why do some children have severe forms? A study opens a first trace

One study identified 85 proteins linked to severe forms. It was conducted by researchers from the Royal Children’s Hospital of Melbourne, based in particular on blood samples sent by the Paris Necker hospital.

The results of this new study will potentially pave the way for better care of young children with severe Covid-19. In a study published Monday in the journal communications typeAustralian researchers supported by French colleagues indicate that they have identified several proteins present in the blood of children suffering from a severe form of the coronavirus.

The risk of PIMS syndrome

Although they are the least exposed age group to Covid-19, several children have developed severe forms of the disease since March 2020, particularly in France. At the end of January, Public Health France raised the alarm. The organization called for “a very marked increase in the number of PIMS cases” among the youngest “during the first three weeks of 2022”.

“Between March 2, 2020 and January 23, 2022, 932 cases of pediatric multisystem inflammatory syndromes (PIMS or MIS-C) were reported to Public Health France, of which 849 related to Covid-19”, quoted the National Public Health Agency .

Of the young French affected by this syndrome, 39% had to undergo intensive care and a 9-year-old boy died in May 2020 in Marseille. Symptoms of this severe form of Covid, in addition to a negative test, are characterized by a rash, signs of myocardial dysfunction, or acute gastrointestinal upset.

85 proteins never seen before

How to explain the development of these severe forms in a minority of children? This is the question that the Australian study unveiled on Monday tries to answer. Conducted by researchers from the Murdoch Children’s Research Institute, annexed to the Royal Children’s Hospital in Melbourne, Australia, it is based on 54 biological samples from children.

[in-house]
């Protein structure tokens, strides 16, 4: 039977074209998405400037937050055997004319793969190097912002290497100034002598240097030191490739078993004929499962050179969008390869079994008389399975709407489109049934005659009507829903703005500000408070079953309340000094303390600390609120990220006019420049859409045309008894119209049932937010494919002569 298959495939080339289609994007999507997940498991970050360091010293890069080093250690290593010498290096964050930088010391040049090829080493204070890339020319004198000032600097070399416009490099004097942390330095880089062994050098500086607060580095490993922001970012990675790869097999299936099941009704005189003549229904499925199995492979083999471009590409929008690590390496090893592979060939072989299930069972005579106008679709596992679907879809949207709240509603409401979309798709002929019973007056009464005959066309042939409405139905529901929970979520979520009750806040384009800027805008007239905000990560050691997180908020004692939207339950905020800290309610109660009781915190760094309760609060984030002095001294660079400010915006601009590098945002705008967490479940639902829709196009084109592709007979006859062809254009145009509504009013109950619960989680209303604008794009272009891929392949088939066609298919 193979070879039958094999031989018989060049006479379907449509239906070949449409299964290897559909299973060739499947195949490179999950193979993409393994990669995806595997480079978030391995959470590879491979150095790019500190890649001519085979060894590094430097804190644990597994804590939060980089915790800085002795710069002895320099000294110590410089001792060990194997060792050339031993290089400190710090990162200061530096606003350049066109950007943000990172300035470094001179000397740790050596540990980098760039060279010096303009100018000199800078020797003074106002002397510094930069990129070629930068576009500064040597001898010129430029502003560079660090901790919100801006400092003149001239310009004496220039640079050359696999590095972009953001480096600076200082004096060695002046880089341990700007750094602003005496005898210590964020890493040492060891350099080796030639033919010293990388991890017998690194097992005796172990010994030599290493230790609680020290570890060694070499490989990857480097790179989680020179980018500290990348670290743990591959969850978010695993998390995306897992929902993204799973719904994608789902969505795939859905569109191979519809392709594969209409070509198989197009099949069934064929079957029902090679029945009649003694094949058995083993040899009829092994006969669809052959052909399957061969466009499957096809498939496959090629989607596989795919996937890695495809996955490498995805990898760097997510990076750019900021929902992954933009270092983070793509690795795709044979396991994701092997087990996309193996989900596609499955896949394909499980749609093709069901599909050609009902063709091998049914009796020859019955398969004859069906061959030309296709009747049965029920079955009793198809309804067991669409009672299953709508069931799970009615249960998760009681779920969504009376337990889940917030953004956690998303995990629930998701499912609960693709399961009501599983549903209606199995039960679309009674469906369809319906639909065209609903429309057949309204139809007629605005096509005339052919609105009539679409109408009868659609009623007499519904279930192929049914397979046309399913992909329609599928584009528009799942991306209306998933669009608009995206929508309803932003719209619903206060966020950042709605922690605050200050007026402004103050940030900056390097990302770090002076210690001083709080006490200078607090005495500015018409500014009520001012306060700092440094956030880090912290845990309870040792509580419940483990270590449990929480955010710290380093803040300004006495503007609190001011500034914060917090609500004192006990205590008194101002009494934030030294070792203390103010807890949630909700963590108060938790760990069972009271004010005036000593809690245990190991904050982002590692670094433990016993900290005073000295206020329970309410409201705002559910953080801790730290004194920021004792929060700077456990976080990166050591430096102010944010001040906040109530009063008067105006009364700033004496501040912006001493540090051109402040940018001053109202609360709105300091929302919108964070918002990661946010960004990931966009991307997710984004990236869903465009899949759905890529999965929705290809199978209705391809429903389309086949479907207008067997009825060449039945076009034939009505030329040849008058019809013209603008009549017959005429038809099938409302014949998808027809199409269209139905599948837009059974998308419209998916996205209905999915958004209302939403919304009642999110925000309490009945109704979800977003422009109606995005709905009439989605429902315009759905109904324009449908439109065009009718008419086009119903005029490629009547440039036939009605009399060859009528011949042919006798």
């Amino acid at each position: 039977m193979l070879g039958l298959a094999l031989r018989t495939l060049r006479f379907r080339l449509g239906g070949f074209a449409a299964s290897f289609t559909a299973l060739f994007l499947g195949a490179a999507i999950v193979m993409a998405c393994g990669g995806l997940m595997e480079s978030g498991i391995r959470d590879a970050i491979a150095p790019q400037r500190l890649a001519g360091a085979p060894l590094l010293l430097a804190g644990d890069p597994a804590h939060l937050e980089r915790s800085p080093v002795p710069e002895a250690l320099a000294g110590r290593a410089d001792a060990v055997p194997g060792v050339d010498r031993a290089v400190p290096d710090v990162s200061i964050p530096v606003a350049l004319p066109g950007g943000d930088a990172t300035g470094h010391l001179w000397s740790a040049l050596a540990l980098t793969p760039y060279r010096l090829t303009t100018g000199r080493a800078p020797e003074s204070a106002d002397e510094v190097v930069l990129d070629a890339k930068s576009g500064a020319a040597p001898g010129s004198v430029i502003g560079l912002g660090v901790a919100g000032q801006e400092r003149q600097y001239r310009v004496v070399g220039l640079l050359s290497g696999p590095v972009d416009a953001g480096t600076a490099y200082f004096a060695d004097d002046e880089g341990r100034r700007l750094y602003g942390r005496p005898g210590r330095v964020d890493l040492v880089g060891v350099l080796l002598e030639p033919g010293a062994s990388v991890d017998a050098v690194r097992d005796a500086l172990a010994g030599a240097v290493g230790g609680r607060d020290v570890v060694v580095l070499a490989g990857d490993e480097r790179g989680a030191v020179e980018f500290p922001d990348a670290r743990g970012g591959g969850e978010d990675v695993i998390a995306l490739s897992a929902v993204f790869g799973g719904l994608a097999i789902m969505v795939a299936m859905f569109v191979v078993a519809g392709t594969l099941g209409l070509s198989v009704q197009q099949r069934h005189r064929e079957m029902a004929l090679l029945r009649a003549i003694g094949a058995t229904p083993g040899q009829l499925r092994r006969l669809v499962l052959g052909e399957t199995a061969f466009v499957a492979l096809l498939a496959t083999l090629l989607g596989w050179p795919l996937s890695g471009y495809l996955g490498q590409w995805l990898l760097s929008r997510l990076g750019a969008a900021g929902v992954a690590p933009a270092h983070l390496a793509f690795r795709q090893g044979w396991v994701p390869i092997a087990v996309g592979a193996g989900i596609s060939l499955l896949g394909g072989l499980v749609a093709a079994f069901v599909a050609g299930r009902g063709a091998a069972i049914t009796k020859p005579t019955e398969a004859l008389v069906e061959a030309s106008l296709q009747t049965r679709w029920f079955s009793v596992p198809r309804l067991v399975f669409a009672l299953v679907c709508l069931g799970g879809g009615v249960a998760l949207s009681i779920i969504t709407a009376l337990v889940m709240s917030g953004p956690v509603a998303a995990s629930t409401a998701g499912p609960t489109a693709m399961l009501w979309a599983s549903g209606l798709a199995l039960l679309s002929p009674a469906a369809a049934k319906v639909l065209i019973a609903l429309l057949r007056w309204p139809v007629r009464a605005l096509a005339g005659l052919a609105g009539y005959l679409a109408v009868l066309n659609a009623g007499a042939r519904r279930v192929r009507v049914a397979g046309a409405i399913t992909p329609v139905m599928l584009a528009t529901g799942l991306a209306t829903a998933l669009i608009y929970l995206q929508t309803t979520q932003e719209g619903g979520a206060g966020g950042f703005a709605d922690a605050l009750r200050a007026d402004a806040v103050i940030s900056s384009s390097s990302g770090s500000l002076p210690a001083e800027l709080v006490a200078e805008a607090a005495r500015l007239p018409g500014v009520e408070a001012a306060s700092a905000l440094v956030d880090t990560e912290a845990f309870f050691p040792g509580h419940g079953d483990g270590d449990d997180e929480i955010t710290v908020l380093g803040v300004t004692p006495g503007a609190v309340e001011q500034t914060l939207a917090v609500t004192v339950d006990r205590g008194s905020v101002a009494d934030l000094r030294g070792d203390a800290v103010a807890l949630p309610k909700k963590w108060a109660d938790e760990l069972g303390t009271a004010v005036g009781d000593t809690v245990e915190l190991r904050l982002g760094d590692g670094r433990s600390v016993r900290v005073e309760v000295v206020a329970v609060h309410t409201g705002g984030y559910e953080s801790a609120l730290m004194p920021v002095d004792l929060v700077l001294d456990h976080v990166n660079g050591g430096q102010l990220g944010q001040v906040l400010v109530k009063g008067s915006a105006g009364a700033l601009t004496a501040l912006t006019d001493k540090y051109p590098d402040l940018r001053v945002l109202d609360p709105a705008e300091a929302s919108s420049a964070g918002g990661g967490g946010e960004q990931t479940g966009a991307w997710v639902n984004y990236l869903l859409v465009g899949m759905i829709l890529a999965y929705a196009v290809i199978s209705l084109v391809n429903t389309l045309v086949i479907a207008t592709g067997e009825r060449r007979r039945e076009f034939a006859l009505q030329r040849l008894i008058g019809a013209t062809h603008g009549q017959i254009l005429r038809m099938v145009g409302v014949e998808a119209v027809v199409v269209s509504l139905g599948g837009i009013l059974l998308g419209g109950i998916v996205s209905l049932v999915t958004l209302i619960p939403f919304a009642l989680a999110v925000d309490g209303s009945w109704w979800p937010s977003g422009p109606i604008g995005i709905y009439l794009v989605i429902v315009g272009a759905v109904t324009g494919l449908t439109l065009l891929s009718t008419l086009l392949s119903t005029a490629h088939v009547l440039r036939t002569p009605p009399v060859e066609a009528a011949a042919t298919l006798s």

The researchers then compared 20 samples from healthy children with those from 34 children who had developed severe Covid-19. Five developed acute respiratory distress syndrome and 29 had PIMS syndrome. Biological samples from sick children were taken from the Necker hospital in Paris in 2020.

“What we were trying to do was to analyze all the proteins in their blood. Many people hear about genomics, which is analyzing all the genes in a human body. We were doing proteomics, which is to look at all the proteins. in the blood, to understand what is happening, “he explained to Guardian Conor McCafferty a hematology researcher at the Murdoch Children’s Research Institute.

The study found that children who developed a severe form of the virus had specific proteins in their blood that were not found in non-sick children. A total of 85 PIMS syndrome specific proteins and 52 related to acute respiratory distress syndrome have been updated.

An example of international scientific collaboration

These findings could in particular enable more effective treatments to be put in place for children with severe forms of Covid-19.

“This work completes our understanding of severe forms of Covid-19 in children and highlights the pathophysiological mechanisms that could be subject to specific therapies to give children a greater chance of recovery,” details the article published on Monday.

In addition to lifting part of the veil on the origins of severe forms in children, this study illustrates the necessary international collaboration to overcome the Covid-19 pandemic.

“France had the blood samples. In Melbourne we had the equipment needed to carry out proteomics analysis. This type of collaboration is one of the consolation prizes of this pandemic,” explains Conor McCafferty.

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